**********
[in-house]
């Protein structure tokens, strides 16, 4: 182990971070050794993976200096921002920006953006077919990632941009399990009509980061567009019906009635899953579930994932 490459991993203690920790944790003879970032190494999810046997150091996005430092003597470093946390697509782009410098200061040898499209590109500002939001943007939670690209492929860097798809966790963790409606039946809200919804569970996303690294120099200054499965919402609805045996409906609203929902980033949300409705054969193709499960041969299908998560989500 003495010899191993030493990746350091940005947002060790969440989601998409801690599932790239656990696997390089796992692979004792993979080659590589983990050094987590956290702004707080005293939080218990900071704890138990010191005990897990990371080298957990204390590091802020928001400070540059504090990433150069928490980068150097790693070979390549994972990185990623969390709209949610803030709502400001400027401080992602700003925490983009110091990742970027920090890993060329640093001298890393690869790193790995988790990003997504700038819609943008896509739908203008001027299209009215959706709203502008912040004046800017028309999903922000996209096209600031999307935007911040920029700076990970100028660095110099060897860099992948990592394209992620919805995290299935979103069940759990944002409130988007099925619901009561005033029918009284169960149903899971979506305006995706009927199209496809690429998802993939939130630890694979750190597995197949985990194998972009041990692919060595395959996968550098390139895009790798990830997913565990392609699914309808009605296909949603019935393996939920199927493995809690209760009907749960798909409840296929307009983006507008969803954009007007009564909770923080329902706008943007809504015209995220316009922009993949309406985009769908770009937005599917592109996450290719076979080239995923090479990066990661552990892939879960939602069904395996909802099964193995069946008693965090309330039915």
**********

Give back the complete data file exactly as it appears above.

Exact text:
[in-house]
């Protein structure tokens, strides 16, 4: 182990971070050794993976200096921002920006953006077919990632941009399990009509980061567009019906009635899953579930994932 490459991993203690920790944790003879970032190494999810046997150091996005430092003597470093946390697509782009410098200061040898499209590109500002939001943007939670690209492929860097798809966790963790409606039946809200919804569970996303690294120099200054499965919402609805045996409906609203929902980033949300409705054969193709499960041969299908998560989500 003495010899191993030493990746350091940005947002060790969440989601998409801690599932790239656990696997390089796992692979004792993979080659590589983990050094987590956290702004707080005293939080218990900071704890138990010191005990897990990371080298957990204390590091802020928001400070540059504090990433150069928490980068150097790693070979390549994972990185990623969390709209949610803030709502400001400027401080992602700003925490983009110091990742970027920090890993060329640093001298890393690869790193790995988790990003997504700038819609943008896509739908203008001027299209009215959706709203502008912040004046800017028309999903922000996209096209600031999307935007911040920029700076990970100028660095110099060897860099992948990592394209992620919805995290299935979103069940759990944002409130988007099925619901009561005033029918009284169960149903899971979506305006995706009927199209496809690429998802993939939130630890694979750190597995197949985990194998972009041990692919060595395959996968550098390139895009790798990830997913565990392609699914309808009605296909949603019935393996939920199927493995809690209760009907749960798909409840296929307009983006507008969803954009007007009564909770923080329902706008943007809504015209995220316009922009993949309406985009769908770009937005599917592109996450290719076979080239995923090479990066990661552990892939879960939602069904395996909802099964193995069946008693965090309330039915």